The firm’s ‘very committed’ team demonstrates ‘strong commercial acumen’.
Our real estate litigation team has many years of practical experience advising clients on issues arising from party wall and rights to light disputes. Both are extremely technical areas of the law which are likely to be relevant to any development in a built up area.
We have a detailed understanding of the problems which can occur and regularly assist developers and property occupier clients. Home owners are increasingly choosing to ‘improve rather than move’, which has led to a significant increase in the number of basement excavations and extensions as they look to maximise the square footage of their home.
The Party Wall etc Act 1996 offers a framework for preventing and resolving disputes in relation to party walls, boundary walls and also excavations near neighbouring buildings. If proposed building works are covered by the Act, owners must give their neighbours notice of their intentions following the procedures set out in the legislation. Adjoining owners can agree or disagree with what is proposed. This process is separate from obtaining planning permission or building regulations approval.
Rights to receive light over another person’s land through particular windows will generally cover sufficient natural light for comfortable or beneficial use of the property depending on whether this is for commercial or domestic purposes. As a broad rule, a right of action for breach of an easement of light will arise if the obstruction will leave less than 50% of the affected room adequately lit.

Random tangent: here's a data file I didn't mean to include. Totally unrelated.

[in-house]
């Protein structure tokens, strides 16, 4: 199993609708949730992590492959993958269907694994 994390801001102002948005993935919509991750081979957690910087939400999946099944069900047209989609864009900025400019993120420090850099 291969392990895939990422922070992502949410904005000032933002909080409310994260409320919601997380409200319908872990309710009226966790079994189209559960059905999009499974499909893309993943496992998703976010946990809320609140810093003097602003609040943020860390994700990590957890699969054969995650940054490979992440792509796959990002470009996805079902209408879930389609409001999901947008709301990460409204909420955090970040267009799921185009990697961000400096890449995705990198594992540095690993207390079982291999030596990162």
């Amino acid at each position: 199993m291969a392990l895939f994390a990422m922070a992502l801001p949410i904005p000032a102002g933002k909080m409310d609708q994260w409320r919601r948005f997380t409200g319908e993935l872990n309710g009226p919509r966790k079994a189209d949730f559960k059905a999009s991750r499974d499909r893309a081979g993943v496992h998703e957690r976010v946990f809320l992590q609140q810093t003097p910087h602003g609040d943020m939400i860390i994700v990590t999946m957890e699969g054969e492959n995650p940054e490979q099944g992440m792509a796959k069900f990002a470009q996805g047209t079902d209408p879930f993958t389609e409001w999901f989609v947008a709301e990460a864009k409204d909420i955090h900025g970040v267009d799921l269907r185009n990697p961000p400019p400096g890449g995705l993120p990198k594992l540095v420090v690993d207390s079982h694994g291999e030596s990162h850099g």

Rights of light are frequently acquired by 20 years’ uninterrupted enjoyment but time will not start to run where any light is enjoyed with the consent of the neighbouring property owner.
Managing a dispute concerning the development of a neighbouring property for a residential owner. We reviewed previous advice from rights to light surveyors and persuaded the neighbour to consider an alternative layout which complied with a restrictive covenant and avoided blighting our client’s site.
Advising a homeowner on title disputes including unauthorised oversailing by a neighbour, challenges to prescriptive rights and building works constructed outside the title envelope.
Assisting in stalled negotiations over a party wall which had delayed a residential redevelopment. We persuaded the adjoining owner that the matter could be settled through a ‘synthetic’ party wall agreement under which an expert would be appointed to resolve ongoing issues.